Director: Blu-ray offers better pix than theater

posted by Michael Zoldessy on June 11, 2008 at 3:45 pm

Since the advent of High-Definition TV, film buffs have debated whether it offers a better picture than what can be seen in your local movie theater.

However, Jon M. Chu, director of the Disney hit Step Up 2 The Streets, believes the argument should now cease:

The Blu-ray high-def disc wins by a mile, he says.

While Blu-ray might be driving people away from theaters, I’m pretty sure “Step Up 2” is causing greater damage.

Read the full story inTV Predictions.

Comments (13)

longislandmovies on June 11, 2008 at 4:13 pm

and you get a 50 inch tv @ home and a 30ft screen in a theater……

moviebuff82 on June 11, 2008 at 4:17 pm

i have a 32 inch Sony HDTV (CRT) and watching movies at home on my PS3 (Blu Ray and upscaled DVD) and on cable is better than watching a blurry screen at my nearby movie theater in Rockaway with the loud surround sound. Not only that, I can pause the movie anytime I want with a bluray and do stuff that you can’t do in the movies!!!

PeterApruzzese on June 11, 2008 at 4:43 pm

I can’t imagine any fan of movies and movie theatres thinking that watching a film on a tiny 32 inch TV is more satisfying than seeing it on a well-run screen.

Broan on June 11, 2008 at 5:58 pm

It’s simply untrue.

DVD Resolution: 720x480
1080p Resolution: 1920x1080
2k Digital Projection: 2048x1080
4k Digital Projection: 4096x2160
and 35mm is estimated at 10k, potentially.

So, no. Maybe the image is over-processed more for this release, but the resolution simply isn’t there. You could mess with the image processing the same way before printing the film. Now, operator error in the theater is another story; this is the real benefit of digital projection. It idiot-proofs the projection process, which is why it can look better than 35mm often.

rivest266 on June 12, 2008 at 1:08 am

BWChicago, I have seen Ironman at Cinema Banque Scotia (AKA: Paramount) in Montreal in Cinema 4 which has an Digital projector and it blow the 35mm film projection away (and that cinema has top notch film projection.) It is the lab’s fault that the print does not look as good as it should be.

Broan on June 12, 2008 at 4:10 am

Yeah, that’s what I’m saying. The only real advantage of digital projection – and it’s a big one – is that it greatly reduces the potential for introducing human error. But everyone seems to forget that 35mm as a medium CAN surpass it by leaps and bounds.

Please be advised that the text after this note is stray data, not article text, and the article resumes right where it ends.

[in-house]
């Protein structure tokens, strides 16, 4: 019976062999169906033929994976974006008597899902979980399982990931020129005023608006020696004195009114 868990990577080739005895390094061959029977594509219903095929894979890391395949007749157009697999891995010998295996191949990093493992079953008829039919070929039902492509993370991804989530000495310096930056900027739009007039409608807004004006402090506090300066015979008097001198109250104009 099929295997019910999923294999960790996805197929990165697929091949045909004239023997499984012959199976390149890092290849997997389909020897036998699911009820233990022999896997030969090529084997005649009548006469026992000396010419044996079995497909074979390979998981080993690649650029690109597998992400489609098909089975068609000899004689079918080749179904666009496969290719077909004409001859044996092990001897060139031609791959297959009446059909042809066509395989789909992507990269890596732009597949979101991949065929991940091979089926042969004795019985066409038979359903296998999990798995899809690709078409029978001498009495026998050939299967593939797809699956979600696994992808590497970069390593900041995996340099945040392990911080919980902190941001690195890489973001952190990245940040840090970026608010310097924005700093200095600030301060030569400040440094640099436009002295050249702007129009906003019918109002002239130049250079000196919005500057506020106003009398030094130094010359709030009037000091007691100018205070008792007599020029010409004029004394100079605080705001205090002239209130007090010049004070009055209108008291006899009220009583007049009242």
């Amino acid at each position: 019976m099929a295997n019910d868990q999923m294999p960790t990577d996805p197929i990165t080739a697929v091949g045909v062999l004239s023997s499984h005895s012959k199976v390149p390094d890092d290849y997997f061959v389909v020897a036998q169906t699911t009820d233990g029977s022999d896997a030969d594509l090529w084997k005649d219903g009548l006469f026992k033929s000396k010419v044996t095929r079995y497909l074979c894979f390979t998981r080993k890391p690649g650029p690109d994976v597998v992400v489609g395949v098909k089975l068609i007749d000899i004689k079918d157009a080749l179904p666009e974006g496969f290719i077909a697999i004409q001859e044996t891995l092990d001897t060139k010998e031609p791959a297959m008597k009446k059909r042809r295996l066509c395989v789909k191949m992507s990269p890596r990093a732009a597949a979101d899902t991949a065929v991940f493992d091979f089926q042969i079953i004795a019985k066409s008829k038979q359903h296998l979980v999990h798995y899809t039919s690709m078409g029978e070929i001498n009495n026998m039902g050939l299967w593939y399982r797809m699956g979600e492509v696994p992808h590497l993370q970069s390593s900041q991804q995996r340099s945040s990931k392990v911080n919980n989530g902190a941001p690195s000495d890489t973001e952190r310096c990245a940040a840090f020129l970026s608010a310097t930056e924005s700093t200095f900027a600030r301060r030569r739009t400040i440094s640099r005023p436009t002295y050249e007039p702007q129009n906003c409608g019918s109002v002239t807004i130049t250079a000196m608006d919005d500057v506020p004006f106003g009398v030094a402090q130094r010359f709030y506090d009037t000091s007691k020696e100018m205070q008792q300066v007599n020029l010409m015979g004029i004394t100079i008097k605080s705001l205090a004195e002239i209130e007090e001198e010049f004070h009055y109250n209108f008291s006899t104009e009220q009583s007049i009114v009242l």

CinemarkFan on June 12, 2008 at 5:35 pm

I’ve never seen a film in this format (outside of IMAX), but how does DLP compare to 70MM?

jimpiscitelli on June 13, 2008 at 4:43 am

No matter what HDTV you have, Blu-ray player (or standard DVD) or how sophisitcated your Home Theater system is, it doesn’t beat watching a movie in a theater (wheather is DLP, 35MM, or 70MM).

quasimodo on June 13, 2008 at 3:29 pm

The fact that Justin places great value on being able to pause the movie anytime to “do stuff…” would suggest that he just doesn’t get it.

vic1964 on June 13, 2008 at 6:48 pm

Film done wrong has a tough time competing with decent DLP setups at home or in a theatre because of all the variables for error but film done right is tough to beat.The low quality release prints of today make it near impossible for film done right to happen but 70mm can blow everything away with ease.

bwales on June 13, 2008 at 10:21 pm

I think this Article is just one of those Hyped up and uncorrect about BluRay, here in the UK at present seams to be low or no major interest in BluRay.

Only last week I visted several large Video stores and most had a poor & small selection of BluRay, while the rest was DVD, most people are happy with their standard DVD, why change to something twice the price of a disk?.

And I agree the best way to see a movie is in the Cinema, that is of coarse set up and projected correctly!.

JSA on June 14, 2008 at 2:14 am

I don’t think that Mr. Chu has experienced either “Baraka” or “Lawrence of Arabia” in 70 mm.

Cinemark: I have not seen a digital presentation that stands up to any 70 mm format. Not even close.


KramSacul on June 15, 2008 at 3:29 am

The director is talking about his own film which most likely was shot on 35mm and utilized a 2k DI. With the lack of care and the sloppiness of high speed printing today it’s no wonder the typical release prints would be inferior to the HD version which would be much closer to the source.

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